Lime Microsystems, a fabless semiconductor company specialising in digitally configurable transceivers for the next generation of wireless broadband systems, has launched the world’s first reference design for a MicroTCA broadband wireless transceiver. Targeted at small cell WiMAX base station applications – femtocells and picocells – the transceiver has 6 user-selectable channel bandwidths from 1.5MHz to 14 MHz and can be digitally configured to operate in bands from 2 to 4GHz.
The re-configurable design supports a variety of network configurations, bandwidths and data rates. This minimizes costs and inventory for wireless system OEMs and operators.
Using a high level command set, the design can be configured for half-duplex and full-duplex operation in both frequency division multiplex (FDM) and time division multiplex (TDM) modes. The board can also be used as a ‘plug-and-play’ transceiver for rapid evaluation and deployment of WiMAX base stations based upon ACTA or MicroTCA standards.
The zero-IF transceiver uses 12-bit baseband ADCs and DACs. A 40MHz sampling rate is derived from a low-noise clock. Its serial RapidIO interface supports a throughput of up to 3.125Gbps and can communicate via any advanced mezzanine cards (AMC) ports. A single port carries both I/Q and control traffic and an I/Q record and playback capability simplifies testing. A full speed USB interface is provided for PC controlled standalone operation.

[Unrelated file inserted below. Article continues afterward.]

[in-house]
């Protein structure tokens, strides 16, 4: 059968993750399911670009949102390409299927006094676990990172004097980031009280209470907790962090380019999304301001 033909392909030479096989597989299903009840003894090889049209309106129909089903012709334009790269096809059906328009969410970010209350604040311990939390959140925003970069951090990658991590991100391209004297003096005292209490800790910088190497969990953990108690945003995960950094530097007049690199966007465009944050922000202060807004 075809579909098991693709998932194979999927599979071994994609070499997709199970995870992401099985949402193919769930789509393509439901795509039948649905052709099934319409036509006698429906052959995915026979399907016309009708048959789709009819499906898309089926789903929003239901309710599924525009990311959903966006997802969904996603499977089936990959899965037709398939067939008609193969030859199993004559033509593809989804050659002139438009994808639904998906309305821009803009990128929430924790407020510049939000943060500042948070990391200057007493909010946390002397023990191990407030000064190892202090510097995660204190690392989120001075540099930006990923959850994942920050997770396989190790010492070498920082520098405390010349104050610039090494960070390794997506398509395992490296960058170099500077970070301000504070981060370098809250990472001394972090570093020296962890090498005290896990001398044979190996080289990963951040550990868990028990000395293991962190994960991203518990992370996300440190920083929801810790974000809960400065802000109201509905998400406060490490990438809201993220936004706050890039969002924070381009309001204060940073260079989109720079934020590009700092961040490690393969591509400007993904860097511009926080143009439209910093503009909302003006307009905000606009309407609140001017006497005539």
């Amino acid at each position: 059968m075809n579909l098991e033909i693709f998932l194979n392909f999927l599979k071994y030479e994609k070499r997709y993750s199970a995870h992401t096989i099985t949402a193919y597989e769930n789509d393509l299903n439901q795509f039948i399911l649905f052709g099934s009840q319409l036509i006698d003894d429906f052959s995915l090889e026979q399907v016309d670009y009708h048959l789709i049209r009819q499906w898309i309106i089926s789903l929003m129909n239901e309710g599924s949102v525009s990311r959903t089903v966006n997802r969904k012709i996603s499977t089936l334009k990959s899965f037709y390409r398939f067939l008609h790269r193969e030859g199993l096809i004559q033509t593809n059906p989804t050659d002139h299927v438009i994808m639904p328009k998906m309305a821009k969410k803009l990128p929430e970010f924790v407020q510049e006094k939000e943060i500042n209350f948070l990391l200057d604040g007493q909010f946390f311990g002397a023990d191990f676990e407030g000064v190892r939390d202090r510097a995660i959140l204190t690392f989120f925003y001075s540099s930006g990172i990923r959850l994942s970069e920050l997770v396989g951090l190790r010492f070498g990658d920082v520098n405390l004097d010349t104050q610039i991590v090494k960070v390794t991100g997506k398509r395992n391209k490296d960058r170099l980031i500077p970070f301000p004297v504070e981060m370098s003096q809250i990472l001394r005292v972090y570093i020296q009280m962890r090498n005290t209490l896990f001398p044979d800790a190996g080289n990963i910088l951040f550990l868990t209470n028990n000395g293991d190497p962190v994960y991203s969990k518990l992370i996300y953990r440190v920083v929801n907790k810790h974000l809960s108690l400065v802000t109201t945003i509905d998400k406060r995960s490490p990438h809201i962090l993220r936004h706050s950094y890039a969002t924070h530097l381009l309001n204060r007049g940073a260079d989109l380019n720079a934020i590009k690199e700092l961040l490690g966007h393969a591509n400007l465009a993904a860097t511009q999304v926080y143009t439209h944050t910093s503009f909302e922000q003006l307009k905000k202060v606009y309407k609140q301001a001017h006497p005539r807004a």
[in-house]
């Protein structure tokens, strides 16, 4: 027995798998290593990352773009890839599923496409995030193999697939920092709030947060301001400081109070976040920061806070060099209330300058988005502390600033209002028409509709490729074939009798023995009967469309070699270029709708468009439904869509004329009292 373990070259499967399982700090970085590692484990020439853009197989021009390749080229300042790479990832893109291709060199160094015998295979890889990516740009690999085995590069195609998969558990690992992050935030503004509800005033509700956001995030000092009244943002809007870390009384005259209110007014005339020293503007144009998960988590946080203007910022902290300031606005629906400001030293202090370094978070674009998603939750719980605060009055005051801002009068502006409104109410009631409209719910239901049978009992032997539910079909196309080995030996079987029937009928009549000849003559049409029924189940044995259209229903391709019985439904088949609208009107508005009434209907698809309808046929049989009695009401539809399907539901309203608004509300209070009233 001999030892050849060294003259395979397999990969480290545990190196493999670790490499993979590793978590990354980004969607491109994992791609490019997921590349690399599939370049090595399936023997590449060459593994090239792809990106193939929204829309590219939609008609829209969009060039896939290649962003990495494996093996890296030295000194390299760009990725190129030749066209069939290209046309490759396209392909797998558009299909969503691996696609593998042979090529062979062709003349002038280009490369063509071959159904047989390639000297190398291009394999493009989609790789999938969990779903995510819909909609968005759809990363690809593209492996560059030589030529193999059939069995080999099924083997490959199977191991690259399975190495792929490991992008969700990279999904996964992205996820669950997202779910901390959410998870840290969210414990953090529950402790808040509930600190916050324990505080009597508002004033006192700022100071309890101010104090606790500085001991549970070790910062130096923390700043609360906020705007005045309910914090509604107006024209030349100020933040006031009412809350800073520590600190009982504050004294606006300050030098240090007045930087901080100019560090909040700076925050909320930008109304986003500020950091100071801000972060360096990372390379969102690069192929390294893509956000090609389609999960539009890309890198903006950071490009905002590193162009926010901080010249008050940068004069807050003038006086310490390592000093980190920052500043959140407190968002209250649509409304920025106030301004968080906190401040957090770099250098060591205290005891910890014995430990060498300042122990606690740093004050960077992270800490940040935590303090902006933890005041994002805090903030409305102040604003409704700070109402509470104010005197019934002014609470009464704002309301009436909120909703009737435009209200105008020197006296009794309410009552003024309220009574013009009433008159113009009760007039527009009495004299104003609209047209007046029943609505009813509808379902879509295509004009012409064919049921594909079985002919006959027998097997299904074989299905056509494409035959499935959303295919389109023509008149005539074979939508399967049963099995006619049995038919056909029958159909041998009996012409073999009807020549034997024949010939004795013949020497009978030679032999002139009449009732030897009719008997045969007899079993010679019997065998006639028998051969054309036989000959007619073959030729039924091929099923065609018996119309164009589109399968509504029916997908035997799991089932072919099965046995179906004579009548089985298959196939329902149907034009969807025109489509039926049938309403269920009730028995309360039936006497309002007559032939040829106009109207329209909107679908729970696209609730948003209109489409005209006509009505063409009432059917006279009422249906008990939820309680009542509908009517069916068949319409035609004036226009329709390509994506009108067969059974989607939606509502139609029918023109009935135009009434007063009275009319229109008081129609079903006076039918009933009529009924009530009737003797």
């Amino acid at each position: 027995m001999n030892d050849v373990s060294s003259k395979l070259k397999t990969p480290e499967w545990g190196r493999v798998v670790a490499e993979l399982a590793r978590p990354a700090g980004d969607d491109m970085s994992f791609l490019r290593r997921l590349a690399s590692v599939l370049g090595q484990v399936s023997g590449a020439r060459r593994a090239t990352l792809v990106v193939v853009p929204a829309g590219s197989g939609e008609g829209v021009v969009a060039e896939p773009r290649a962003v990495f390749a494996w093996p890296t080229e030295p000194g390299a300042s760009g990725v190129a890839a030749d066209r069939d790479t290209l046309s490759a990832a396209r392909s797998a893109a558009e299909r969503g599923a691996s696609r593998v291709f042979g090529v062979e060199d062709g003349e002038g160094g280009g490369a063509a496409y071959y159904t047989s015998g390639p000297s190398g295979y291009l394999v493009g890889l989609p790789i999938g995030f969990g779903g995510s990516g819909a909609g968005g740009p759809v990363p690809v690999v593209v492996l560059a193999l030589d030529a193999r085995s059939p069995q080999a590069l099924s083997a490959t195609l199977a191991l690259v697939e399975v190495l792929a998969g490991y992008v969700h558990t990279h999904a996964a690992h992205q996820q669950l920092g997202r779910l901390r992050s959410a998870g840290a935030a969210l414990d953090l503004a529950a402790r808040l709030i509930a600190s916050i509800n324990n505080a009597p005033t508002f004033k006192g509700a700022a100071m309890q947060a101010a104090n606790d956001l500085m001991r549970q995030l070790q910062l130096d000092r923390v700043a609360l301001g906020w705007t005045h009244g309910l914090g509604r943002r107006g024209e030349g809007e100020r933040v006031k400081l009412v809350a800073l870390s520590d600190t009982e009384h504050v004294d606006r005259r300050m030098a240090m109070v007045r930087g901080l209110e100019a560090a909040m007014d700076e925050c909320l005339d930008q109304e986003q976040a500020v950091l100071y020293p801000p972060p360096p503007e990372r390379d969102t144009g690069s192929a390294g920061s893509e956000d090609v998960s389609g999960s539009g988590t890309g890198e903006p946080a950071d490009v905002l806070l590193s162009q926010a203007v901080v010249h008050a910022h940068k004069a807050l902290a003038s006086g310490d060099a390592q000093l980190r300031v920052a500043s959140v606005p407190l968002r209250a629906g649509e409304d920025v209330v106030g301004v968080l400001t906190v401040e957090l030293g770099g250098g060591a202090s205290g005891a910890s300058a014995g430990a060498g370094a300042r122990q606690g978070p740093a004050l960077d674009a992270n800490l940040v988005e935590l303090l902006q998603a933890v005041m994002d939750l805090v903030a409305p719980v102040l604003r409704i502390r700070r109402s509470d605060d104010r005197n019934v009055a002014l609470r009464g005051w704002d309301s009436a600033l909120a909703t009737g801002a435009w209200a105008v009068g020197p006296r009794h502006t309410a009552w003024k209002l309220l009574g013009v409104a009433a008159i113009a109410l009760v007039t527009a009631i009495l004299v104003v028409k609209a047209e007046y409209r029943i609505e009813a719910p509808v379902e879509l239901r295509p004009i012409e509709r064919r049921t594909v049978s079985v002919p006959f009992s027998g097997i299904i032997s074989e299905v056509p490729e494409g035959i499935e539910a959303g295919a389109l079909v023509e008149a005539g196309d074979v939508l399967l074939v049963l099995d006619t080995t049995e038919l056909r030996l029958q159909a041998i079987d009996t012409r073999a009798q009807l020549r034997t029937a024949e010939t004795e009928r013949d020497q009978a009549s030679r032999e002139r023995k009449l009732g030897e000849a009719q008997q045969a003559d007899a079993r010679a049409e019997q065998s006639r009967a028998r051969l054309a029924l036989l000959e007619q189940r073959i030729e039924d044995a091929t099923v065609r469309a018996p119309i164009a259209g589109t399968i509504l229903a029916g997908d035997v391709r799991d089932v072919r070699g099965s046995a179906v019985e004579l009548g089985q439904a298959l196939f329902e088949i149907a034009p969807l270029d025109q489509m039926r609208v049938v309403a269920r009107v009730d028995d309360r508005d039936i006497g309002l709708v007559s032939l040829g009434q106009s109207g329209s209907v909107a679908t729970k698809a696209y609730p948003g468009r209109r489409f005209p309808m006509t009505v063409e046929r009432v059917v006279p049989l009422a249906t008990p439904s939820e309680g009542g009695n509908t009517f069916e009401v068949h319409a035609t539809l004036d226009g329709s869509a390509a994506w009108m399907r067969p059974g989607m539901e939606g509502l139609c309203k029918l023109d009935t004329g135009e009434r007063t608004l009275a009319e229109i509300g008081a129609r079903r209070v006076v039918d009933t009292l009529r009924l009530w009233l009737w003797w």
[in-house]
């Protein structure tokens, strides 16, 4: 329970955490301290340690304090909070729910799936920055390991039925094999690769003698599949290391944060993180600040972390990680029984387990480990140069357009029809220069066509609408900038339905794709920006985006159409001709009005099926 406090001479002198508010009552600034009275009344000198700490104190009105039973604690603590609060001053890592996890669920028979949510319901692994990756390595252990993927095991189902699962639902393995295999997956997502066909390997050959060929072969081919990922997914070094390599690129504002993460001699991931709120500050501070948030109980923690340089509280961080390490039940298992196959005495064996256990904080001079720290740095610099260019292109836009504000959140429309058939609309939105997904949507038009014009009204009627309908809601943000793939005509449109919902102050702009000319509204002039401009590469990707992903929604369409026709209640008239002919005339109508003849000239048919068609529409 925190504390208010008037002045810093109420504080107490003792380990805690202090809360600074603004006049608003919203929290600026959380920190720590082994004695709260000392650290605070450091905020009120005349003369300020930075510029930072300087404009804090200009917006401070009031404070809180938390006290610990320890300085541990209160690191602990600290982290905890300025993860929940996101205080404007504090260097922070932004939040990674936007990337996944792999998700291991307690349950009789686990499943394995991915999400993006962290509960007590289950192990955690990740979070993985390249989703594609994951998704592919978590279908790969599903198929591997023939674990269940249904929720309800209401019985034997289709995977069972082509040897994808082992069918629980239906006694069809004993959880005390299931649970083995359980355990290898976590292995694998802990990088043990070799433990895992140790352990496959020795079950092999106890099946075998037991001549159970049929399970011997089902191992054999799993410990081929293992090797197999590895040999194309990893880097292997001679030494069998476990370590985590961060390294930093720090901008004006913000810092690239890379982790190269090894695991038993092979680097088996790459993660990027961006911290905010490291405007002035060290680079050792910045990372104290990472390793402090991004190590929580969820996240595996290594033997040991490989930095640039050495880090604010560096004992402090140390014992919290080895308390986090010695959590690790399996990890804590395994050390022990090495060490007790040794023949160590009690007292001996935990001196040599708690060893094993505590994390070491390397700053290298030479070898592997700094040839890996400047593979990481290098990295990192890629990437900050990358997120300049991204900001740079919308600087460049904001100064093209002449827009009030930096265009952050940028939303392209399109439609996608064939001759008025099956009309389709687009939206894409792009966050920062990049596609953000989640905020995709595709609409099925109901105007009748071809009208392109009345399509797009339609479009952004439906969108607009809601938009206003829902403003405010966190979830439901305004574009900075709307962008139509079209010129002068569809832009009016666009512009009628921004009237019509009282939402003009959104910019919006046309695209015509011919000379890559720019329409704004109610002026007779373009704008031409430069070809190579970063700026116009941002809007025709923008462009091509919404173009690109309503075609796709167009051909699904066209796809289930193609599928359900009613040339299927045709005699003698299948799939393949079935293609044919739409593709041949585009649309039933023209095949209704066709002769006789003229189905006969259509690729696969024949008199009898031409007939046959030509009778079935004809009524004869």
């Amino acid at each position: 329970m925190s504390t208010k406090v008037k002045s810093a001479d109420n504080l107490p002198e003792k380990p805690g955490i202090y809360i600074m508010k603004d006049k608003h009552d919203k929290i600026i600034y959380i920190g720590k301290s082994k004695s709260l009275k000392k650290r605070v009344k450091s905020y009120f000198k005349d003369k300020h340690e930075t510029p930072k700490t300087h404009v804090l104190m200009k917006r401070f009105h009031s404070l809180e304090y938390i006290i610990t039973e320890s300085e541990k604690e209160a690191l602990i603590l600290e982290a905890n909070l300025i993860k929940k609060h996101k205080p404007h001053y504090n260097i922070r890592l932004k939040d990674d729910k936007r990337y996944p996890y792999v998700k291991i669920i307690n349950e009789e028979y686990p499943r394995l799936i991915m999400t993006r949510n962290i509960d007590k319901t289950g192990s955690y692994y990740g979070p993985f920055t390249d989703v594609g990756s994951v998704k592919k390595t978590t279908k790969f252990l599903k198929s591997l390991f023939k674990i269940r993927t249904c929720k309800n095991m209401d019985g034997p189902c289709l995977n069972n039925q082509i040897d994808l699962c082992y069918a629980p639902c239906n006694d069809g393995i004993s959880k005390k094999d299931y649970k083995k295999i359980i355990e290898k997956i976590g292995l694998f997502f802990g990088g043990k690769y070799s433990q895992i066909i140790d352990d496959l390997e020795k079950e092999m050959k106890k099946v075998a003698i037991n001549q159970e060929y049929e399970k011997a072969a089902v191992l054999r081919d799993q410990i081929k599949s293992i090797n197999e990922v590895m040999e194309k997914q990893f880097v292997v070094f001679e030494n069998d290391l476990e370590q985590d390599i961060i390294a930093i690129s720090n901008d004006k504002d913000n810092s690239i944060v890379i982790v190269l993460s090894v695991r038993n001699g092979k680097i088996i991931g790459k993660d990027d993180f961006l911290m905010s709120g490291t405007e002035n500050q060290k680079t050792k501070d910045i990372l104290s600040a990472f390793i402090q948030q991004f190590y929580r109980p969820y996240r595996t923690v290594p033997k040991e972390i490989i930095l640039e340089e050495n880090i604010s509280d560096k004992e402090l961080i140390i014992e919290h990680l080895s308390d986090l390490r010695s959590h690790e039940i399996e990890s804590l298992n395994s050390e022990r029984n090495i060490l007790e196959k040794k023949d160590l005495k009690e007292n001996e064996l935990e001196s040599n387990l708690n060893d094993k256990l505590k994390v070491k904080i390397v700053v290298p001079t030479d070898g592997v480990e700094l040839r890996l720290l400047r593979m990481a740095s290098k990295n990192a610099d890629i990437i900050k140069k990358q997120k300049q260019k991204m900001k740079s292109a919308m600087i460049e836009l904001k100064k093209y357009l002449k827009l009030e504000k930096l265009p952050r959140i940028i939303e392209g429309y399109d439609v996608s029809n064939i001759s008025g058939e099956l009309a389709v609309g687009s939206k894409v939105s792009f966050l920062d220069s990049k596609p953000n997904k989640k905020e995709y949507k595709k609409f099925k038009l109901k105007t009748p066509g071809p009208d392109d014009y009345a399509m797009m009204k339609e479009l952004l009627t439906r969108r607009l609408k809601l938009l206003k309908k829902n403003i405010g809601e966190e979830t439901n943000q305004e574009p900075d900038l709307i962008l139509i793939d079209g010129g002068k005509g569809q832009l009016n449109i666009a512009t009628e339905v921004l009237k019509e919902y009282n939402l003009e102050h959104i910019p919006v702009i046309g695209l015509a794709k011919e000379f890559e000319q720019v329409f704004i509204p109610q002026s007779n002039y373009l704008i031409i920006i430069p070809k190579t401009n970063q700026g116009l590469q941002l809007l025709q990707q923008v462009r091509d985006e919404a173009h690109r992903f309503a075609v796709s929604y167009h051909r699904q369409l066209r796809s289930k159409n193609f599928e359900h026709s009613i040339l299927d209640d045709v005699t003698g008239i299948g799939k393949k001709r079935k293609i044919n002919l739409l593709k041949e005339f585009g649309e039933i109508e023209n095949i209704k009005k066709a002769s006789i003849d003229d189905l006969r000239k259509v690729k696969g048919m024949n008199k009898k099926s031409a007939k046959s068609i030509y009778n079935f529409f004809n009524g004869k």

The development platform will be available from December 1, 2007 at a one-off price of $12,000.
Lime has been working closely with a number of leading companies in both baseband and RF amplifier technologies. Formal partnership announcements will follow in the next few months, and these agreements will enable Lime to support its customers in the development of complete base stations in which interoperability between the main circuit functions is guaranteed.
Dr. Ebrahim Bushehri CEO founded Lime Microsystems in 2005. His experience spans more than 15 years in managing design teams for the implementation of high performance ICs within the wireless communication market. Until setting up the company, he was with the Middlesex University of Microelectronics Centre (MUMEC), where he collaborated with organizations such as Nokia, Qinetiq and Fraunhofer IAF. Lime Microsystems has design teams in both the UK and Lithuania and has developed a patent-protected transceiver design that will reduce substantially the size and cost of next-generation broadband wireless transceivers. The company’s first semiconductors will be launched in Q1, 2008.